These Wyoming country quirks seem so second nature to me now. Township, cattle guard, and allotment are everyday words in my vocabulary. And yet, there’s still a particular wonder about exploring new parts of Wyoming, watching baby pronghorn frolic through the fields, driving for hours without seeing another vehicle. I’ve learned a lot in the past year, but I still have a lot to learn. I look forward to all the new adventures this summer brings and all the old memories it reawakens.

High Desert Herps

The first two weeks of my internship with the Bureau of Land Management’s Rawlins Field Office have held intrigue and excitement via a vast collection of ecosystems comprised of spectacular faunal diversity amongst an awe-inspiring landscape. With spring’s arrival shortly before my own, I have caught the biologists and associated staff’s entrance into their field season as their new projects have begun firing on all cylinders.  With a goal of surveying the herpetofauna located within the boundaries of the RFO, BLM biologists utilize an array of strategies and methods including but not limited to: dip-netting, seining, drift fencing (with associated funnel traps), pit fall traps and point-transect observations.

The High Desert of Wyoming may not be well-advertised as a home for amphibians but present in this habitat are several. Dip netting in the first week of the internship resulted in the catch and observation of Western tiger salamander (Ambystoma mavortium) larvae.  Following such we had dialogue regarding the individual’s life cycle and the possibility that we were observing a neotenic specimen, that is, it had retained its juvenile (larval) characteristics into sexual maturity.  This state, if present, would likely have resulted from environmental pressures associated with less than ideal conditions in the animal’s domain.  In the pictured individual’s case this was a small, isolated detention pool with high turbidity, limited vegetative cover and is a location utilized by grazing cattle for drinking water.  There is presumably, although not definitively, a low level of connectivity between similar bodies of water in this area although other distinct individuals were sampled at this point.

I expect this internship to be an opportunity for continued education and such will allow for perspective gain. Additionally, it will allow for the chance to perform hard sampling on uncommon species in remote regions; the idea of which should be enough to stimulate any scientist or nature enthusiast.  More to come.


Go With the Flow

This month has pretty much been all about larval collections. At 2:45 in the morning on Monday, Wednesday, and Friday we arrive at the bridge up in Chiloquin that spans the Williamson River. We take our nets, tie them to the bridge, and let them fish the river for 20 minutes. Then we pull the nets, dump the fish into a small insulated bucket, and reset the net for another 20 minute fishing period. We do this for 4 sets and we are usually leaving the bridge right as the sun is starting to come up. After getting back to Gone Fishing we have to count out every single one. This part can get interesting on days when the catch is super high. The fish never seem to want to leave the bucket one at a time, so the whole process takes both focus and patience which can be a challenge at 7am when you have been up since 1:30. I have developed a habit of drinking a lot of coffee.
It’s been pretty suspenseful. The spawning is a little different each year so you never know the size or shape of the larval peak. The first week we didn’t catch anything. That was actually what we were hoping for because it meant we didn’t miss part of the window. On the other hand it was a little frustrating getting up at 1:30 in the morning with nothing but a 0 to show for it. On the 7th we caught our first larval sucker, on the 9th we caught 37 more, then the catch started exploding.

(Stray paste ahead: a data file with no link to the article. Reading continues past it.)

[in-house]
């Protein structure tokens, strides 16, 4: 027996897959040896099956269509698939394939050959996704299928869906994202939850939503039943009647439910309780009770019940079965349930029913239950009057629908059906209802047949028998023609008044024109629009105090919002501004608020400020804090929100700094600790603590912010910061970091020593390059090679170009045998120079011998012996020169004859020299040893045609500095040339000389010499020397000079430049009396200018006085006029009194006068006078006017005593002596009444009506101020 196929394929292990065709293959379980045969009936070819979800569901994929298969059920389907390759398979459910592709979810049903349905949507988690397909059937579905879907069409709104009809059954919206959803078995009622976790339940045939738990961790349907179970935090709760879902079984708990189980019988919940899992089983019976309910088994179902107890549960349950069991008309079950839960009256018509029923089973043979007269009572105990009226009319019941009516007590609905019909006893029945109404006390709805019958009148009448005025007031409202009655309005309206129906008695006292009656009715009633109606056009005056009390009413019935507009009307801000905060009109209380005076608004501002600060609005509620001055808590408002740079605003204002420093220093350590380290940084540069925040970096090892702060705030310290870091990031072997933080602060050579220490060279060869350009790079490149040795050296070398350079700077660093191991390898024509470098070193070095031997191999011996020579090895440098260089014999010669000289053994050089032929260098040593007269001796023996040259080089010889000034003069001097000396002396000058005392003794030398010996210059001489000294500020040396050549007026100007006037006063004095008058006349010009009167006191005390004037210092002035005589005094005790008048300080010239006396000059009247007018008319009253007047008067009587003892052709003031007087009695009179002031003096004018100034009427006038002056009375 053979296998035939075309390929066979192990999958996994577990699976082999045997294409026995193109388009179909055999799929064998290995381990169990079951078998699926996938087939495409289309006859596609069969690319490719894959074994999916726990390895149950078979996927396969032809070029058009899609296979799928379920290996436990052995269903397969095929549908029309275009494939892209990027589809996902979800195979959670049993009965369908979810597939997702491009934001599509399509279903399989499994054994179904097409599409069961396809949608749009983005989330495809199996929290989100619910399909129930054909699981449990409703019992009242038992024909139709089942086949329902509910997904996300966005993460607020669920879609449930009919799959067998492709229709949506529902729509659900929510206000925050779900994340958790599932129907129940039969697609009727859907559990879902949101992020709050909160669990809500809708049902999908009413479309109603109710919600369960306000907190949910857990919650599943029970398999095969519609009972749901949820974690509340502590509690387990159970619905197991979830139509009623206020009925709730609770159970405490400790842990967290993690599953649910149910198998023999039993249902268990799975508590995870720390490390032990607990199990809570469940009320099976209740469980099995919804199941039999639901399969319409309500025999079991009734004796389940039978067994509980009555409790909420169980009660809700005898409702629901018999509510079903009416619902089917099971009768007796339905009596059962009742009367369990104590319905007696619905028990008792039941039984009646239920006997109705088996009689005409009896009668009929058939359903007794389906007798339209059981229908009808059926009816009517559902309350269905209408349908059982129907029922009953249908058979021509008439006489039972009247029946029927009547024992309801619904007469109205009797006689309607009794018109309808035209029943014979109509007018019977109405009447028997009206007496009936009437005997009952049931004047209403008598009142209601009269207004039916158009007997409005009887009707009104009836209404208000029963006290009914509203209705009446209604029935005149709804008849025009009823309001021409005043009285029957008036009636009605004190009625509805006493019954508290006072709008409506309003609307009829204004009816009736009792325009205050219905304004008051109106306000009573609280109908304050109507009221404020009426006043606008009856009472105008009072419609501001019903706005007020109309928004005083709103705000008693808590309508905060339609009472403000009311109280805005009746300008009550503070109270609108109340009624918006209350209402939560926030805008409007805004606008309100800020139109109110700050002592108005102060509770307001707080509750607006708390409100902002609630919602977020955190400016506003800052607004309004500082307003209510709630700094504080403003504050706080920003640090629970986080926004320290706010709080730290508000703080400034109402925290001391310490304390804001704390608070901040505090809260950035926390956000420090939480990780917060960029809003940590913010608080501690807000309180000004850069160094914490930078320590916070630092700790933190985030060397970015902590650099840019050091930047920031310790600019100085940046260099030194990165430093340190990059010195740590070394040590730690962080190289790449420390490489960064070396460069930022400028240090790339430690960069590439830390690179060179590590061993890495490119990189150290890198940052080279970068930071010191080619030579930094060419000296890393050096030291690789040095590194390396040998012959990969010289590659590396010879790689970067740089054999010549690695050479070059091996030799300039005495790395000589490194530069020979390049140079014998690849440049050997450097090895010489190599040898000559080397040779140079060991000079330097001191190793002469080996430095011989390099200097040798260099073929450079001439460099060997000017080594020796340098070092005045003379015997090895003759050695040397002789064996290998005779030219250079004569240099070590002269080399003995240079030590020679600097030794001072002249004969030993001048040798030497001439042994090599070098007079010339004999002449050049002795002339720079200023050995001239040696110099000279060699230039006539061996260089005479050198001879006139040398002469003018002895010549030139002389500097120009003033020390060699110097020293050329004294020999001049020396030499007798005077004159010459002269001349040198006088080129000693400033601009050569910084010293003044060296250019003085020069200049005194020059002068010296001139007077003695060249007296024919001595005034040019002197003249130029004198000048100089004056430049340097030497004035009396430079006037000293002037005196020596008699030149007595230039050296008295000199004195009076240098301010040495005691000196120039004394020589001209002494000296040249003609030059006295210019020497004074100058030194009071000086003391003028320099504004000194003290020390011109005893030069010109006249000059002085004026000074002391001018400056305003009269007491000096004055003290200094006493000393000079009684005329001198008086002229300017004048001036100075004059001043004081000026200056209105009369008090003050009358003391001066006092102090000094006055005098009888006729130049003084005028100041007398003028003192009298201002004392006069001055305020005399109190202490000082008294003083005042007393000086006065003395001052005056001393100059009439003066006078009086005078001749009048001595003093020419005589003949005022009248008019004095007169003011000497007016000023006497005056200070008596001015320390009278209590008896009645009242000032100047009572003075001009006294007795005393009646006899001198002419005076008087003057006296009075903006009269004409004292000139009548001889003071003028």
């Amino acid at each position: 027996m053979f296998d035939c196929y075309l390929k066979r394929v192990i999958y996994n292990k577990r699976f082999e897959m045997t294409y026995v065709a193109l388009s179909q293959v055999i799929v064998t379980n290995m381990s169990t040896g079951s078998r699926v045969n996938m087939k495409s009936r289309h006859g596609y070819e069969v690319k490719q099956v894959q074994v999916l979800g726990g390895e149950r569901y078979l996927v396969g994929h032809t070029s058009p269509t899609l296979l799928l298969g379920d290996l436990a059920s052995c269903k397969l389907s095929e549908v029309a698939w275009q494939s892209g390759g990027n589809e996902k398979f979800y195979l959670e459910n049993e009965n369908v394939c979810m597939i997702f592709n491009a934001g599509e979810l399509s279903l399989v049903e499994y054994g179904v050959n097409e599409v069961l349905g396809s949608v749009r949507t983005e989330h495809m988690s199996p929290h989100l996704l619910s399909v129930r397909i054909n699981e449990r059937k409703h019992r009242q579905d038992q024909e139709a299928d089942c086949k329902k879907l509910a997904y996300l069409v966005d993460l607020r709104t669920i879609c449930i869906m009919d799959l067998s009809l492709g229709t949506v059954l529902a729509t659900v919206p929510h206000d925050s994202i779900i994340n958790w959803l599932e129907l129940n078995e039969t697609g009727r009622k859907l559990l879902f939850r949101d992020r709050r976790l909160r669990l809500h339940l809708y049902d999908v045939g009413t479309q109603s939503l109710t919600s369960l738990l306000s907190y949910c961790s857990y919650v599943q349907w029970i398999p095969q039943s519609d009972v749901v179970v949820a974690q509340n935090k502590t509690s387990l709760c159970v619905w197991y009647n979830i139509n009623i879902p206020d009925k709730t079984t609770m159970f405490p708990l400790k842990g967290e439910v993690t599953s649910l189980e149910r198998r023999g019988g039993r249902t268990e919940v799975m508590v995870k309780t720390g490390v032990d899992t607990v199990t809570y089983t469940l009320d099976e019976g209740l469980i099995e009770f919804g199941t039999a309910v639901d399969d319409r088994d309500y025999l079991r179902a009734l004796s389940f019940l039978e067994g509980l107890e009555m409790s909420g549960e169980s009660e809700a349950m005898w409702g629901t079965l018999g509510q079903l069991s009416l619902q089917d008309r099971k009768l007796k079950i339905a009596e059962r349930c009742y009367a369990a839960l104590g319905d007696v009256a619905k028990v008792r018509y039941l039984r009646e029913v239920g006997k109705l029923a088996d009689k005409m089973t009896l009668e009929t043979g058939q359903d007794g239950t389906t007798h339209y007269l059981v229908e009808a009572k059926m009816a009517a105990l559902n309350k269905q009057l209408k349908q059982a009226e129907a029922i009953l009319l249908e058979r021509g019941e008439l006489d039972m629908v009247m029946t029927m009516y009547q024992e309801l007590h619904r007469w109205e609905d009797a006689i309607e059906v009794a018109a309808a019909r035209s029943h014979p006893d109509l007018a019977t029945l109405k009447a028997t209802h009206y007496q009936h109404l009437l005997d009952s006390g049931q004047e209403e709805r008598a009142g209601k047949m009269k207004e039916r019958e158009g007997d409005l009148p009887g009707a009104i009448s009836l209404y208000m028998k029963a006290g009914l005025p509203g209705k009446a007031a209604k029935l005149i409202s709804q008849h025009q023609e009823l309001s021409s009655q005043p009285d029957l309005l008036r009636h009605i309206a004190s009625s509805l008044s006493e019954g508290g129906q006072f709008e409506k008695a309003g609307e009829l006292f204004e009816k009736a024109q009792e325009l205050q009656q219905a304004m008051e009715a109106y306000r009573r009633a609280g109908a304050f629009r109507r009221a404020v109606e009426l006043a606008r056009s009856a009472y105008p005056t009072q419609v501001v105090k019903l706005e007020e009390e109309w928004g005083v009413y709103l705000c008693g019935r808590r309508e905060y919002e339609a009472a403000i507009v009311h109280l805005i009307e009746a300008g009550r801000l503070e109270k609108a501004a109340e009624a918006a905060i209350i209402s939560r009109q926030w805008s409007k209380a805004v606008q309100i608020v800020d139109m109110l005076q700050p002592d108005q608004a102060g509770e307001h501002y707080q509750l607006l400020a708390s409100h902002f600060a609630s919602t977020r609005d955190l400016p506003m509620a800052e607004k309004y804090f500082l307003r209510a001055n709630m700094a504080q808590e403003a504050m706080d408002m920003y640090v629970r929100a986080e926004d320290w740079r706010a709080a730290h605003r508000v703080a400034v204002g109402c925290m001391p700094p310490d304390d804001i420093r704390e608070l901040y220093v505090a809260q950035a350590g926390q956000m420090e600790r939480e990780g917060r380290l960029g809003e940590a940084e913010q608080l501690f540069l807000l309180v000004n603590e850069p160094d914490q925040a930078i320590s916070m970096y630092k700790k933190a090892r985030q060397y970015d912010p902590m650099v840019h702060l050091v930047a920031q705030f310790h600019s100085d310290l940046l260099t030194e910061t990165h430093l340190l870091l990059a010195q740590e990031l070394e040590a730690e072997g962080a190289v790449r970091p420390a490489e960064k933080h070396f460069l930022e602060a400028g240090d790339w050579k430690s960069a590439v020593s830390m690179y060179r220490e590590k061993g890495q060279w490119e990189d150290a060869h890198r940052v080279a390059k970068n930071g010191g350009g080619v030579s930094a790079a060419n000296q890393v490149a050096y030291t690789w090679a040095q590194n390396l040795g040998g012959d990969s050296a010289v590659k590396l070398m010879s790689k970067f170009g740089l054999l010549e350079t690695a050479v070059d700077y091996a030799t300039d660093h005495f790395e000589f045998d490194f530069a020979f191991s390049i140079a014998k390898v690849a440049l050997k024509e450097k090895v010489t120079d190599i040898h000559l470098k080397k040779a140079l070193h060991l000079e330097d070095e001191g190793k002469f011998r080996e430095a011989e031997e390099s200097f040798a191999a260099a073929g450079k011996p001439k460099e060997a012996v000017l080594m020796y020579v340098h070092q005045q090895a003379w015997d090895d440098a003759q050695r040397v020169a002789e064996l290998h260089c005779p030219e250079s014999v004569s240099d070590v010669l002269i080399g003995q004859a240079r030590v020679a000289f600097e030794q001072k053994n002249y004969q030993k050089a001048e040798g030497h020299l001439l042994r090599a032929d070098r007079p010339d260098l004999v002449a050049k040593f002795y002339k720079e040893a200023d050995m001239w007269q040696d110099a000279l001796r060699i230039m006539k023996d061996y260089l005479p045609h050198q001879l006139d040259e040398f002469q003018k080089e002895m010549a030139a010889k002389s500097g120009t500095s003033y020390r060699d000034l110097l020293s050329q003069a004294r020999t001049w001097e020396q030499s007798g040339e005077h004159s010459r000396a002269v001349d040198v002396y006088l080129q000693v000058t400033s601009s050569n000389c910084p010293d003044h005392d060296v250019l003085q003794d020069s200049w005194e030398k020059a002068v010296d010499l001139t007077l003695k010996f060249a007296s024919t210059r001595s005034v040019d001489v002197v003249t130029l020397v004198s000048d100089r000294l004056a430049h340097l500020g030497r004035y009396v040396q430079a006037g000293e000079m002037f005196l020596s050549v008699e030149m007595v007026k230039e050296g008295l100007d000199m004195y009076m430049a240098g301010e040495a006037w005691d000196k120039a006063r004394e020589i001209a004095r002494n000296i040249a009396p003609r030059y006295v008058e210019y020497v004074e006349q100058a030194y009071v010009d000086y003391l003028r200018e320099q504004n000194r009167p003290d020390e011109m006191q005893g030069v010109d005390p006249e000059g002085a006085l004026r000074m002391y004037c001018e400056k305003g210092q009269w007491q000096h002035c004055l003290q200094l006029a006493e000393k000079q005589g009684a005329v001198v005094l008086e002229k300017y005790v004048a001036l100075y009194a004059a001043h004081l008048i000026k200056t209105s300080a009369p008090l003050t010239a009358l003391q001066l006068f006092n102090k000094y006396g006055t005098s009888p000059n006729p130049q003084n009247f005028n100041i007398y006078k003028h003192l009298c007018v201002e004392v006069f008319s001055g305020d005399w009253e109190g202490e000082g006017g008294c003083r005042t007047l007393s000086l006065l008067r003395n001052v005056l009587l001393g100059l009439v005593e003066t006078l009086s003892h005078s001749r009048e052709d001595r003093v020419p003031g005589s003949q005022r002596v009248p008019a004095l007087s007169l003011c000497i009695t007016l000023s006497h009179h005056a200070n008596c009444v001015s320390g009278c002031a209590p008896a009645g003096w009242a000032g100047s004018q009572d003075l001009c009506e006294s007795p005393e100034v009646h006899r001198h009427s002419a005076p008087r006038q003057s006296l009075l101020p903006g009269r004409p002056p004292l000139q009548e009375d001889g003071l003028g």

We have room at the gone fishing facility to stock 6000 juvenile suckers in the outdoor ponds. Accounting for larval mortality the goal is to collect 10000 larvae. The drift could be small or really short lived so during the beginning of the collections there is definitely an urge to collect as many as possible. Despite catching 922 on our third haul since catching anything we decided to add a third net just to be safe. This proved to be a little redundant once the catch per net went from 128 to 264. At this point we had already caught over 6000 fish and the catch was still going strong. We want to collect across the entire spawning period to avoid artificially selecting for early spawners, so we dialed it back to 2 nets and once we hit our target we actually released some of the larvae we collected on the high effort days. Right now we are still pulling in about 500 per day with 2 buckets. That’s far from the peak of 1700 so it seems we are winding down but you never know. There have been a couple false springs this year so we might have two peaks.

Starting Over

In the first week of my internship in Grand Junction Colorado I have found myself leaning new plants and their ecology. The flora here is unlike what I have experienced before and it manifests a diversity of organisms that is different depending on the ecoregion I find myself. The experience of learning the inhabitants of a space begins for me with becoming aware of them as individuals. From this point of view, it is important to identify organisms to their latin genus and species at some point, however this requires many hours of keying out plants and is secondary to an initial awareness of the variance of individuals present in a landscape. My goal is to reach the point that I previously experienced where there were few species that seemed new to me, and the ones I had come in contact with appeared familiar, while still unique.

Some of the ostensibly more exciting plants I have seen the past week were Astragalus linifolius and Skelerocatus glauca, both are considered endangered in Colorado. While surveying some trails for Sage Grouse Habitat a coworker and I stumbled upon at first an isolated A. linifolius, we then decided to do transects only to find that the area was scattered with many individuals. At this point we spent the following hours scouting and recording the gps coordinates of the edges of the population. While mapping this area I stumbled upon a single flowering S. glauca, and after this discovery we started to survey this area and found 6 other individual cacti! It was a rather exciting afternoon and that left me feeling accomplished, because both populations were previously unknown and represent a good sign for both species.